Wayne State University

Aim Higher


Cheryl Waites

Photo for Cheryl Waites
Dean and Professor
(313) 577-4400 (Phone)

Cheryl Waites, professor and Dean, joined the School of Social Work in August 2007. Dr. Waites is a Hartford Geriatric Social Work Faculty Scholar Cohort VII. Her research areas include healthy aging, health promotion, intergenerational relationships, and culturally appropriate and responsive practice. She has also studied promising practices for enhancing gerontological social work education and training.

Click here to view Curriculum Vitae

Degrees and Certifications
  • Ed.D., Counselor Education, North Carolina State University
  • M.S.W., Fordham University, School of Social Services
  • B.A., Sociology, Hunter College
  • Fellow, Institute on Aging and Social Work Research, St. Scholastica College and the National Institute on Aging, National Institutes of Health
Teaching Interests
  • Human behavior and the social environment
  • Aging/gerontology
  • Social justice
  • Social work practice: Group work and practice with African American families
Areas of Expertise


  • Healthy aging and health promotion
  • Intergenerational relationships and intergenerational practice
  • Culturally appropriate and responsive practice
  • Social work education
  • Gerontological social work education and training
  • African American families


  • Qualitative research methods
  • Community-based participatory research
  • Focus groups
Research Project

Determining Strategies and Interventions for Health Promotion with African American Elders

African American elders disproportionately experience the ill effects of chronic illnesses and health disparities. With the growing number of aging African Americans, it is vital that health professionals and researchers identify culturally compatible health promotion strategies and interventions. Generally we understand a great deal about the relationship between individual behavior and healthy aging. But much less is known about the impact of the environment and context on the aging process especially among African Americans. Using a social ecological framework, this study examines the environment and the geographic accessibility of parks, walking trails, health-supporting services, senior centers, aggregate meal programs, transportation resources and other aging services in Raleigh and Zebulon, North Carolina, and the east side and west side of Detroit, as well as Southfield, Michigan. The study also examines the values, attitudes and traditions regarding healthy aging and health promotion of the elders who live in these communities. A community-based participatory research approach was used to guide the study. Geographic information system (GIS) analysis, focus groups and surveys were conducted and the data is being analyzed. The results obtained from this study will inform the development of strategies and interventions that promote healthy aging for African American older adults and enhance health promotion environments.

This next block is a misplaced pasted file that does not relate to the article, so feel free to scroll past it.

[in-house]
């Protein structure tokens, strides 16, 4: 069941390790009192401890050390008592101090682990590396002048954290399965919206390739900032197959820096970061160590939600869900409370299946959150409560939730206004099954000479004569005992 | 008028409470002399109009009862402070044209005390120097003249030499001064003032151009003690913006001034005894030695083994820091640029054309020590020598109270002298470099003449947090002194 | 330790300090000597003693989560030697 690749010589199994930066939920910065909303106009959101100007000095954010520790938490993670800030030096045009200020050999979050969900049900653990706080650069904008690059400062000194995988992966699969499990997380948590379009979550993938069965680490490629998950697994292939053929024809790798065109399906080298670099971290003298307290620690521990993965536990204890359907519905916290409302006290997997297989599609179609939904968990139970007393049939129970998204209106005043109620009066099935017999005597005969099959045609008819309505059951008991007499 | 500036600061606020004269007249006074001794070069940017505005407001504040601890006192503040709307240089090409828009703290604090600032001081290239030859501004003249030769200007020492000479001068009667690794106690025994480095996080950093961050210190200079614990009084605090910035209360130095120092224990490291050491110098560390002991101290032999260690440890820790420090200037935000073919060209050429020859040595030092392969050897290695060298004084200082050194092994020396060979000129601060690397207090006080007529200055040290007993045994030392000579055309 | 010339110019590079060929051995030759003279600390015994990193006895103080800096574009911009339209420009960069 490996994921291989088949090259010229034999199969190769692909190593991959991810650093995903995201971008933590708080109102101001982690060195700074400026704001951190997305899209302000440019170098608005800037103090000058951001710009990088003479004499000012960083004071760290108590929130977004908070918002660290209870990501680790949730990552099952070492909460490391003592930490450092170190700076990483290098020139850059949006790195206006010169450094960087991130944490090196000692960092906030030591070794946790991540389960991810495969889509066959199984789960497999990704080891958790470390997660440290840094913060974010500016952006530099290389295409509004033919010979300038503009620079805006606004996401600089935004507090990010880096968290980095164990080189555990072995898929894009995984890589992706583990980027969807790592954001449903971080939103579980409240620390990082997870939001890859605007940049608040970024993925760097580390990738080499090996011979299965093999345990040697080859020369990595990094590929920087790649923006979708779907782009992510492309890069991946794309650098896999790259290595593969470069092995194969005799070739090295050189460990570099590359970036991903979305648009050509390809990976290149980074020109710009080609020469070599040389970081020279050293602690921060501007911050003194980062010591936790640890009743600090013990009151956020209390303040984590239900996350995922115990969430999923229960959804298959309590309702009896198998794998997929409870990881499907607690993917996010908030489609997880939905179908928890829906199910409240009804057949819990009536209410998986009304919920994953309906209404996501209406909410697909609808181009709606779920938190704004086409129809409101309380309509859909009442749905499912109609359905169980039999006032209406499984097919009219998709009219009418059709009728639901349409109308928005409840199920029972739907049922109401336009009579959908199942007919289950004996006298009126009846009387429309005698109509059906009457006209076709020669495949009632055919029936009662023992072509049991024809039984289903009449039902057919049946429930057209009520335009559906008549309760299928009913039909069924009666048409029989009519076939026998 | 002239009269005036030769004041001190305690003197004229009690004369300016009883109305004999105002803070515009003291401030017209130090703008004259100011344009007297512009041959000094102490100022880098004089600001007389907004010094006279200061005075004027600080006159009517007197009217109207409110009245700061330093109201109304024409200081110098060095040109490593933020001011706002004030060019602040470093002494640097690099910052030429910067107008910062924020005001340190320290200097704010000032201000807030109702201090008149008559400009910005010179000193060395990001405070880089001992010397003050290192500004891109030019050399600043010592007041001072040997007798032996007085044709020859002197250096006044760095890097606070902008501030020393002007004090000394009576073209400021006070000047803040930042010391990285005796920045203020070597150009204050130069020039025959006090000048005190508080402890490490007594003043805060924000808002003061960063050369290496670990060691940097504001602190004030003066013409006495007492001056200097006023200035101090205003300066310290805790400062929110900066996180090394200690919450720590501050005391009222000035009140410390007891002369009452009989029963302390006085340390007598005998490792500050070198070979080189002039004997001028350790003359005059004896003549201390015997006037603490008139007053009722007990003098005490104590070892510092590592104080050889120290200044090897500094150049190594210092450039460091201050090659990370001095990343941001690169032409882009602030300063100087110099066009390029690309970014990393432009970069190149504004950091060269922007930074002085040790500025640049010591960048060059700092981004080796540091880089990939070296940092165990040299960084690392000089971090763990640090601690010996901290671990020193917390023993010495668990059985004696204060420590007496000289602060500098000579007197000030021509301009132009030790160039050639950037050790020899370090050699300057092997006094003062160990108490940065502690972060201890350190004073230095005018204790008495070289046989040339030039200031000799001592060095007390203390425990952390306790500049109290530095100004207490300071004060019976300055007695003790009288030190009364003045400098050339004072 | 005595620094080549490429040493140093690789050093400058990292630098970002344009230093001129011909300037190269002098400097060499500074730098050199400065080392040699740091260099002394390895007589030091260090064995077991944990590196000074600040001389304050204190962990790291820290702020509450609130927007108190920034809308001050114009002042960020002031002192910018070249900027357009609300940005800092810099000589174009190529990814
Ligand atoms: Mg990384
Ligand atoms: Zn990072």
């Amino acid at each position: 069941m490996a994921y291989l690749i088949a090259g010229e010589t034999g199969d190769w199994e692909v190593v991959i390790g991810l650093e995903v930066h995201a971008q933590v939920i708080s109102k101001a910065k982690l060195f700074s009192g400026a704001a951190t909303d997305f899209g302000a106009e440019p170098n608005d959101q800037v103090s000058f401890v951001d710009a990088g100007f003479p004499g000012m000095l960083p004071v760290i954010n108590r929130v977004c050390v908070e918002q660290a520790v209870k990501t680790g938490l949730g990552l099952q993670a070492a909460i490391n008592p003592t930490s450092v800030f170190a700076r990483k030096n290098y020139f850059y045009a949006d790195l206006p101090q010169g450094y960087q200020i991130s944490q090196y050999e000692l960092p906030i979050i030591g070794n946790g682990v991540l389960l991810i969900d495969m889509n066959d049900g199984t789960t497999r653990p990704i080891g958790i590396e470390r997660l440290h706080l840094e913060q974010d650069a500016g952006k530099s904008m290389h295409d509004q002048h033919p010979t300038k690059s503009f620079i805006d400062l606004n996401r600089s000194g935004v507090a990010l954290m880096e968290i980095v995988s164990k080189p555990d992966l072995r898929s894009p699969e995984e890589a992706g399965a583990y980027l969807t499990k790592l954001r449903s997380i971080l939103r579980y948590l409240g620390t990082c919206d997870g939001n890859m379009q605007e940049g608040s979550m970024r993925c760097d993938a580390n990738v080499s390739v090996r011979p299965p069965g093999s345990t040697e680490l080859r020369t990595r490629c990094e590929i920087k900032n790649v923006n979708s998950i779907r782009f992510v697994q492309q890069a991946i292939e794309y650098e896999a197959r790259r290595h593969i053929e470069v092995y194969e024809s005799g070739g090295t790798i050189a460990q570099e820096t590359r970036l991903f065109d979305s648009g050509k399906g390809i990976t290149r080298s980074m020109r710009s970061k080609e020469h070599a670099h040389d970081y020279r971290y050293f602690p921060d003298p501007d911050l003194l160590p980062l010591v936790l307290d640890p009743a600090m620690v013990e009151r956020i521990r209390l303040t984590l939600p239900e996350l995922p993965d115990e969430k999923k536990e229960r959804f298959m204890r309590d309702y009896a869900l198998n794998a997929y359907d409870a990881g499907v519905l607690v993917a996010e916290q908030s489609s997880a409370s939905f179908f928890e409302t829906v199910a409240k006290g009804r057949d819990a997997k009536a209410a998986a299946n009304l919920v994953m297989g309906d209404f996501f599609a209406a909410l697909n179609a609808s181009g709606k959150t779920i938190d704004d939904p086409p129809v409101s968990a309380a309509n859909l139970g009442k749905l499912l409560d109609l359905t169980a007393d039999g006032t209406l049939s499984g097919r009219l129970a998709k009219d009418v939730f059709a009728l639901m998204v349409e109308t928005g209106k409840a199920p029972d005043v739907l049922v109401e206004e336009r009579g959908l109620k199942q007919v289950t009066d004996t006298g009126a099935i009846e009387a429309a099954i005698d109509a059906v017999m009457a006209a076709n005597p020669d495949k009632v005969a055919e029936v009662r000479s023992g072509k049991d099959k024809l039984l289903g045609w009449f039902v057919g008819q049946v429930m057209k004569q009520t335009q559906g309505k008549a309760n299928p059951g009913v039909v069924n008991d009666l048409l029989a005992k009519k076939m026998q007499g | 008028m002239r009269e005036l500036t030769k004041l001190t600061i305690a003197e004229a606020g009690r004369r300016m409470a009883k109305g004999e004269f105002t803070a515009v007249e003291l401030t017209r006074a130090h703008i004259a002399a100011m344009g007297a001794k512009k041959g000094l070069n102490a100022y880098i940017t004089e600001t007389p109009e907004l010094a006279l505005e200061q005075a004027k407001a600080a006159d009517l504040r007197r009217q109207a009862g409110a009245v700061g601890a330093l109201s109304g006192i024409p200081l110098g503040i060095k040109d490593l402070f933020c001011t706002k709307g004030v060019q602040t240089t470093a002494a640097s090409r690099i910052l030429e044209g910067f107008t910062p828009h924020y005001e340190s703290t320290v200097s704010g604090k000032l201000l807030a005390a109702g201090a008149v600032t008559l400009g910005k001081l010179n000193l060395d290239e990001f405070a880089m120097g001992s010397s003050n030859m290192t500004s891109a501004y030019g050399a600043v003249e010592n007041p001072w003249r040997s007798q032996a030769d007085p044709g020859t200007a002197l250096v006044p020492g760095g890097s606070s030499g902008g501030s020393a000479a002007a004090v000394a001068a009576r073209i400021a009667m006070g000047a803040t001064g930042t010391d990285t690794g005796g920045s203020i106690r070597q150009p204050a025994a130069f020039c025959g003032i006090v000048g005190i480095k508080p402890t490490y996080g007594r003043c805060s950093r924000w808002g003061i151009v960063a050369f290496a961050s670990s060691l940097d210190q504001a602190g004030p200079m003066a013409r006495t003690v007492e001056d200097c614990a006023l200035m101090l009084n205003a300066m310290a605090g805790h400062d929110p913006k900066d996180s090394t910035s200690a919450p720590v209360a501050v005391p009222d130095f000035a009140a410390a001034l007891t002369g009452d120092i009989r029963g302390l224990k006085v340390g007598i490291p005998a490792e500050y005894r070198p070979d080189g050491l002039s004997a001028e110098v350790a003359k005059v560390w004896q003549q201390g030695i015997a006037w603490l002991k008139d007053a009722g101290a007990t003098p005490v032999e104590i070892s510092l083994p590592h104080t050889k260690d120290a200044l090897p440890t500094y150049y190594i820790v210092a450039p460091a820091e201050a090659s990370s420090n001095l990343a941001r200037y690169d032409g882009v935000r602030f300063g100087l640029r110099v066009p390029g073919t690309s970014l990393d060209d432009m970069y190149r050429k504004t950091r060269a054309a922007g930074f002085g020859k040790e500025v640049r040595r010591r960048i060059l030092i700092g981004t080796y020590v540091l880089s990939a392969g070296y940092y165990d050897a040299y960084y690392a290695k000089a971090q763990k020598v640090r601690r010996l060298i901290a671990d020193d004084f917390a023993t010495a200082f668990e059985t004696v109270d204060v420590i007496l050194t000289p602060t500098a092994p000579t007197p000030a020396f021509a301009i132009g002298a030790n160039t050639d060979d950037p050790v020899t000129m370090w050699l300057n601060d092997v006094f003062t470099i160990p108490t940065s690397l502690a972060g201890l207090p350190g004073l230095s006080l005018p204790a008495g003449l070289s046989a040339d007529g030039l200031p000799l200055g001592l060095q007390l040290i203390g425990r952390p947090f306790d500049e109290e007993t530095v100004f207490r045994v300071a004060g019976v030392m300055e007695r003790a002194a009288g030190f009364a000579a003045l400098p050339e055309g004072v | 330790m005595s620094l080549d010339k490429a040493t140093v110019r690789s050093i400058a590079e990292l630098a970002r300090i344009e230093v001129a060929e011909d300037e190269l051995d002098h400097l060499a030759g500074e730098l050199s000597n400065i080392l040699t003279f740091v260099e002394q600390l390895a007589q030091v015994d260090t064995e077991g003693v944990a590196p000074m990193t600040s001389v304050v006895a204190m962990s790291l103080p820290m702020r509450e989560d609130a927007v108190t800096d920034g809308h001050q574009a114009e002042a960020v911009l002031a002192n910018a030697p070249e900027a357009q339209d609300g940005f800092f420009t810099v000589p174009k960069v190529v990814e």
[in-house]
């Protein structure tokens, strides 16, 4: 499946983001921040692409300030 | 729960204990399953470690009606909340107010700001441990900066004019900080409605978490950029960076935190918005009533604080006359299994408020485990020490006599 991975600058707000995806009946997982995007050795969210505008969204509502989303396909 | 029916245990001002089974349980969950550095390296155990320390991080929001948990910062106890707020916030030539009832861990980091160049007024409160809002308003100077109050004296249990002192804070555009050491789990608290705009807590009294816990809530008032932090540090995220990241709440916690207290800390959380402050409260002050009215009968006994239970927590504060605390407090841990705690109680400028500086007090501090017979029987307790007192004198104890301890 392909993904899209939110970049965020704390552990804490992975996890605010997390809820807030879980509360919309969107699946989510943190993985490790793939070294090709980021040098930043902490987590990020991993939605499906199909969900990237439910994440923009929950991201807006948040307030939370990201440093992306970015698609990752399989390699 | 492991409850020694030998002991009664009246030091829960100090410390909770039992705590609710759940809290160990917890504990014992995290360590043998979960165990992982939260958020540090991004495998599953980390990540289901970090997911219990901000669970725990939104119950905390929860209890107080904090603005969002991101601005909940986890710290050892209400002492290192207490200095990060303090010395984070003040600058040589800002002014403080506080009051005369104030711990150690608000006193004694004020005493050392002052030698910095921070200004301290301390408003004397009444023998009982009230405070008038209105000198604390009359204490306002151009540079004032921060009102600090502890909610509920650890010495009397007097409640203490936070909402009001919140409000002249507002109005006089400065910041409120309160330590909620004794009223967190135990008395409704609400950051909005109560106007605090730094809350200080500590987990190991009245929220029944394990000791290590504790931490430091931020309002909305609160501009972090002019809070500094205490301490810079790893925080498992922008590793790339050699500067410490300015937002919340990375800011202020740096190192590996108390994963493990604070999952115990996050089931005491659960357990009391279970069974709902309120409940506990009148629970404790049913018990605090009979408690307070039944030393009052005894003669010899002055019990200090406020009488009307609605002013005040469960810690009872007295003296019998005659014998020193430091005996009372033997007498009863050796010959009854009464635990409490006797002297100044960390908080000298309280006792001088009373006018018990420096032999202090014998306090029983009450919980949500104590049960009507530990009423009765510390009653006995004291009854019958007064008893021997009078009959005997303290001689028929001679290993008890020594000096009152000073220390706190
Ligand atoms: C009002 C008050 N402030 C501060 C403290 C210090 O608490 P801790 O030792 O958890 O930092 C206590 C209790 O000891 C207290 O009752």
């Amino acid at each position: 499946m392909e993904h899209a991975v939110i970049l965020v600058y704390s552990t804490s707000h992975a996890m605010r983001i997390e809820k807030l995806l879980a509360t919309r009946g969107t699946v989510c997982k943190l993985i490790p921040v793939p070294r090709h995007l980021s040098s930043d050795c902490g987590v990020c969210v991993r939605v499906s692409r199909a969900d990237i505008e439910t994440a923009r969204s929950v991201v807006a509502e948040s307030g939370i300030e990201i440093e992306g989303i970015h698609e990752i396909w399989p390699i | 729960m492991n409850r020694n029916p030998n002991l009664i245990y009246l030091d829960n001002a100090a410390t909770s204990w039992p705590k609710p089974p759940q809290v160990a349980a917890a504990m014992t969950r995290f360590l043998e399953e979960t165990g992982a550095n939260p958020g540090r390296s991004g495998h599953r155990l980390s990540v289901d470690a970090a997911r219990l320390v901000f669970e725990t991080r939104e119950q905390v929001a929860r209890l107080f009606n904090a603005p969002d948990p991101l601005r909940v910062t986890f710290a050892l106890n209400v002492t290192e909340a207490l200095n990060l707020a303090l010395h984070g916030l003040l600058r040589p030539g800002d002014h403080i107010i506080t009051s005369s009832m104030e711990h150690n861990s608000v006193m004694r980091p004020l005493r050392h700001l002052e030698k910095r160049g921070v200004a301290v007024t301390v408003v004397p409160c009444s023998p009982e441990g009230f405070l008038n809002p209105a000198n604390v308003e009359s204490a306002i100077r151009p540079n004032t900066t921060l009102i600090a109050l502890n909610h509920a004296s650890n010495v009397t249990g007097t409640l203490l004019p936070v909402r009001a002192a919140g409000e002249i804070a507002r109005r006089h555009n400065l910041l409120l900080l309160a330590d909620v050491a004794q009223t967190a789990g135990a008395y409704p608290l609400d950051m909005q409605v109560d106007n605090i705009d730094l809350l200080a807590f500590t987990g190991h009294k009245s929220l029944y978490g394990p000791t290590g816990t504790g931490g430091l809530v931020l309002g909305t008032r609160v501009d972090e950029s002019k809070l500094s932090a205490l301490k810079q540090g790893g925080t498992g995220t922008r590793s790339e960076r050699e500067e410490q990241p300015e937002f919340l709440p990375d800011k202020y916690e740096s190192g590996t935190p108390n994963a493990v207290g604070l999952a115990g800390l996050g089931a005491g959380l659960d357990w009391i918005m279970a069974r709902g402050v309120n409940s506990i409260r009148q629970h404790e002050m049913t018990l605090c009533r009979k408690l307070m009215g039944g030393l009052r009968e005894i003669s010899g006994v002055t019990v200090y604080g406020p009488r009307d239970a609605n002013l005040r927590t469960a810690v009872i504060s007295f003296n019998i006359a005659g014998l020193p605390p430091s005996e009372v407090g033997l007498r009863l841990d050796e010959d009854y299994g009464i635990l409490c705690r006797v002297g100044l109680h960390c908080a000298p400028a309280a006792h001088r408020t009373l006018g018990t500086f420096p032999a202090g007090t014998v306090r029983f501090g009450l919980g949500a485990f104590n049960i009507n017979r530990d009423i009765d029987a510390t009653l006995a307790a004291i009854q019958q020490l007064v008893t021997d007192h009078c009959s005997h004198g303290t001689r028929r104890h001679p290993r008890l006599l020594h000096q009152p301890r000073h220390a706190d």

Health Promotion Activities in African American Churches in the Detroit Area

As part of a longterm goal to identify strategies to enhance community infrastructure in order to enhance or maintain health, this proposed study explores the health promotion resources in predominantly African American churches in the Detroit metropolitan area. The study seeks to examine how the faith community is involved in health promotion activities for elders and their commitment to eliminating health disparities and promoting healthy aging. A qualitative, social constructionist approach will be utilized, and will consist of a content analysis of health-promotion activities and programs in the Detroit metropolitan area and interviews with church leaders. A list of churches has been prepared using the following inclusion criteria: (1) Geography: east side & west side (2) Historic, fairly new & relatively new, (3) Congregation/church size: Large, medium & small, (4) Denomination.

Detroit Area Agency on Aging 2009 Service Provider Enhancement Project

Co-Principle Investigator. To address multiple provider challenges, the Detroit Area Agency on Aging (DAAA) is investing in a process with WSU that seeks to engage the provider network in assessment, capacity building, and other forms of technical assistance that can yield greater benefits when coordinated within a comprehensive plan of change for the infusion of evidence-based practices and programs. Grant year 2009 - 2010.

Social Work Practice with African American Families - An Intergenerational Perspective

Be more effective by understanding African American families from an intergenerational perspective. Social workers looking to provide competent practice with African American families may be more effective by using a new strengths-based approach from an intergenerational perspective. Social Work Practice with African American Families presents a comprehensive look at this new approach to view, assess, and provide services to multigenerational families and communities. It closely examines this useful innovative framework which encourages opportunities for action to create solutions for survival and change. The approach dynamically considers the changing demographics in American society, key issues, and the various challenges pertinent to the African American community.

For further details on other research, see Center for Social Work Research: http://research.socialwork.wayne.edu/index.php?option=com_content&view=article&id=245&Itemid=96

Office Location
5447 Woodward Avenue, Rm 277